Antisociality in a developmental perspective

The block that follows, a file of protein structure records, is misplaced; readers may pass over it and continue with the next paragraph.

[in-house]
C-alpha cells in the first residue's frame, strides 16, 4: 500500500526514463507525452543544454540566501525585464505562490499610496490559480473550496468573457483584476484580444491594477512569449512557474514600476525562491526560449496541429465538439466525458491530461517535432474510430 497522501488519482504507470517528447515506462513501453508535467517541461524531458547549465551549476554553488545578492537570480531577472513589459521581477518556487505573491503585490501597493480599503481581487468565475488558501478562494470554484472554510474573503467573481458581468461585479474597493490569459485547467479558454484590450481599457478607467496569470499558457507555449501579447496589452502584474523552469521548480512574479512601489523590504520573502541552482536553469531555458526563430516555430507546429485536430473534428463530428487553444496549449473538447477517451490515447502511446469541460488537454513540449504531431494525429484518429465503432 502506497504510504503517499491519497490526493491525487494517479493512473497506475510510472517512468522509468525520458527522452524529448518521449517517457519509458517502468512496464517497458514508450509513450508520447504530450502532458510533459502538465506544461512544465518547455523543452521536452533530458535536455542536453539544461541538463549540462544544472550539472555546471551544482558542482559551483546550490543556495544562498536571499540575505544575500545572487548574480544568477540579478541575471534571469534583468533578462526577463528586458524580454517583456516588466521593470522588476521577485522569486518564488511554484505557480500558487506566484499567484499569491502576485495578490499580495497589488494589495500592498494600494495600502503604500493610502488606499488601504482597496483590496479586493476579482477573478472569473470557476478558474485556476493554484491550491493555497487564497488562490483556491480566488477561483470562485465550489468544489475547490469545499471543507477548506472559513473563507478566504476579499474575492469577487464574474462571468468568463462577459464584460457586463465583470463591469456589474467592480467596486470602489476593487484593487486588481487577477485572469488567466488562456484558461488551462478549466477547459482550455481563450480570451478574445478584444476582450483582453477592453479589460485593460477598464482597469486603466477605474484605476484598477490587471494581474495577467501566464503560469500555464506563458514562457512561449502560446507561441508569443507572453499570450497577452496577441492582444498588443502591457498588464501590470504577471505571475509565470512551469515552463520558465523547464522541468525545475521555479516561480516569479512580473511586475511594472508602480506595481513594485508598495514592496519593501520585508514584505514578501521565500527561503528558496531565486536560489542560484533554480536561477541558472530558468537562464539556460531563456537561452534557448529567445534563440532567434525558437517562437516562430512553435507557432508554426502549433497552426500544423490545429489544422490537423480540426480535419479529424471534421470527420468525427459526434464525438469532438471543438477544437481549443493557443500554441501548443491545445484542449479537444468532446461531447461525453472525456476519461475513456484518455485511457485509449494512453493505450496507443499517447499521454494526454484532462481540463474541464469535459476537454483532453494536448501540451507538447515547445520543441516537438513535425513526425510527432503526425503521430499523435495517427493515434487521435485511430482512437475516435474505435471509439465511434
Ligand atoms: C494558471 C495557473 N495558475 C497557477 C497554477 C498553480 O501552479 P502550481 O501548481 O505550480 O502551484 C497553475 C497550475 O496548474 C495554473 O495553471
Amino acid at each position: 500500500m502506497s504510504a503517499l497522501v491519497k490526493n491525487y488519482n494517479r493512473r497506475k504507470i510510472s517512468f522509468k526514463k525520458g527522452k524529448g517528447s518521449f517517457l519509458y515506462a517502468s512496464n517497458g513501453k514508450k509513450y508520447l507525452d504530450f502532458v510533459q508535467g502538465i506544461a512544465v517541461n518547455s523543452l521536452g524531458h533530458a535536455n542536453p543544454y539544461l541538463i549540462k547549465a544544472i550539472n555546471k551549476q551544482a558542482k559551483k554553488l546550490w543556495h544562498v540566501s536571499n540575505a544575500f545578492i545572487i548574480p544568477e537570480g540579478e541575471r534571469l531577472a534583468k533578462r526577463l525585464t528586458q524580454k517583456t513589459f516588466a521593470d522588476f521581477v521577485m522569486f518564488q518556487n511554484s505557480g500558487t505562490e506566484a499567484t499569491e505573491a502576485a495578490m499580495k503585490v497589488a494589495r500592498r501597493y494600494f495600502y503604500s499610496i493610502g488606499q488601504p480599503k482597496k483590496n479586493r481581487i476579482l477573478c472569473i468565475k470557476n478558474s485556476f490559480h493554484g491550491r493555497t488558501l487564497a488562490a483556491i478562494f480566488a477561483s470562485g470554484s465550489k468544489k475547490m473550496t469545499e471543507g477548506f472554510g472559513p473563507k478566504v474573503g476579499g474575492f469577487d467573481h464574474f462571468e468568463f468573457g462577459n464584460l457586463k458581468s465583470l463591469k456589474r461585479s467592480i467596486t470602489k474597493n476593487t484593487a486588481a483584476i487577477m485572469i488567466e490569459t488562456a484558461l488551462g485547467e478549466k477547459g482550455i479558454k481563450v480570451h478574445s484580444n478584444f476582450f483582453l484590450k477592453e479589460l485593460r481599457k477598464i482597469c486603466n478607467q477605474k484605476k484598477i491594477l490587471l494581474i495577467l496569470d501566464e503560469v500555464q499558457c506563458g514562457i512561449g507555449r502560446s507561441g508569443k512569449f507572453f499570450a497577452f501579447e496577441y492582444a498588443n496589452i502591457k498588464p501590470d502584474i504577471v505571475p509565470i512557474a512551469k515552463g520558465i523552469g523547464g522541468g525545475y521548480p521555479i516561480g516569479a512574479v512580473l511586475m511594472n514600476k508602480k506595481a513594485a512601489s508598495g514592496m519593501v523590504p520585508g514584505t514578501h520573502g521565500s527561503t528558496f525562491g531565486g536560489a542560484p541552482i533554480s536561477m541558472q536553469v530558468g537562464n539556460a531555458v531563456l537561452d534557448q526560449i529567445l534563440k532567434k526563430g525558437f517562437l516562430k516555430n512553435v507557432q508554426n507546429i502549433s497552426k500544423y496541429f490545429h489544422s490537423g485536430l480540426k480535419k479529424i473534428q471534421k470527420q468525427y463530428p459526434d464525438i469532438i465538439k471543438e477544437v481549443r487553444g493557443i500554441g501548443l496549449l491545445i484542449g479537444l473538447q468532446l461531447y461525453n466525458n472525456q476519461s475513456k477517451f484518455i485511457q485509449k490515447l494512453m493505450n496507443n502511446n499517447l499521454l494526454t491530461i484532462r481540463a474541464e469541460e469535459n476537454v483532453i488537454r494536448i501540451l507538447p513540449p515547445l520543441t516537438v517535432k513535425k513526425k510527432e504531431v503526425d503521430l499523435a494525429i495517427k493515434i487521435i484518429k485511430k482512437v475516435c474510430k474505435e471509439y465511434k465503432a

Sammanfattning: The general aim in this thesis is to study different factors that might affect antisocial and violent behaviour in incarcerated Russian juvenile delinquents, such as: psychopathic tendencies; personality traits; impulsiveness; antisocial attitudes; and, alcohol problems. The thesis consists of two studies, Study 1 and Study 2. The purpose of Study I was: a) to examine the discriminative power of the Antisocial Process Screening Device (APSD), aggressive traits, impulsiveness, antisocial attitudes and alcohol-related problems between subgroups of juvenile delinquents with low versus high levels of violent behaviour; and, b) to compare the predictive value of these variables in two subgroups defined by higher vs lower levels of psychopathic traits. The participants (n=175) were assessed with the APSD by trained staff, further they were self- assessed by the Antisocial Behavior Checklist (ABC), the Aggression Questionnaire (AQ), Barrat Impulsiveness Scale (BIS-11), Antisocial Attitudes Scale (AAS), the Adolescent Alcohol Involvement Scale (AAIS), and Rutgers Alcohol Problem Index (RAPI). There were also data on type of crime committed (violent/non-violent). Results revealed that only the APSD score, traits of physical aggression, and alcohol-related problems were able to discriminate between groups with various levels of violence. Furthermore, the level of violence was the only variant factor when comparing levels of psychopathy, the psychopathic group being more violent. Different sets of predictors emerged for the group with higher versus lower psychopathy scores. The results suggest that psychopathic youth are more prone to become violent while using alcohol. The objective of study II was to evaluate a new scale aimed at assessing antisocial attitudes, the Pro-Bullying Attitude Scale (PAS), on a group of male juvenile delinquents. The participants (n=171) were assessed with the Childhood Psychopathy Scale (CPS) by trained teachers and completed the PAS, the ABC, the Temperament and Character Inventory (TCI), the Youth Self-Report (YSR). As in Study I, there were also data on type of crime. Principal Components Analysis with Direct Oblimin Rotation gave a two-factor solution: Factor 1 denoted Callous/Dominance, and Factor 2 Manipulativeness/Impulsiveness. The subjects were divided into two extreme groups (first and fourth quartile) according to their sum scores on PAS and the two factor scores, respectively. The extreme groups of PAS and Factor 1 differed in both delinquent, aggressive, and violent behaviour, and psychopathic tendencies, those in the fourth quartile being more delinquent, aggressive, violent and psychopathic. The extreme groups of PAS and Factor 1 differed in the personality trait Harm Avoidance, the fourth quartile being scoring lower in Harm Avoidance. The fourth quartile in Factor 2 had more aggressive behavior and was low in the personality trait Self-Directedness. When PAS was used as a continuous variable, those who scored high in PAS and Factor 1 were more likely to have committed a violent crime. Pro-bullying attitudes were suggested as a link between certain personality traits and psychopathic tendencies on the one hand and between antisocial and violent behaviour on the other. The general discussion stressed the importance of psychopathy, antisocial attitudes and impulsivity in predicting antisocial and violent behavior. Treatment implications were also discussed, such as specific treatment for highly psychopathic individuals and using PAS as an instrument in identifying high risk individuals for bullying tendencies, prison misconduct and violent behaviour among incarcerated delinquents.

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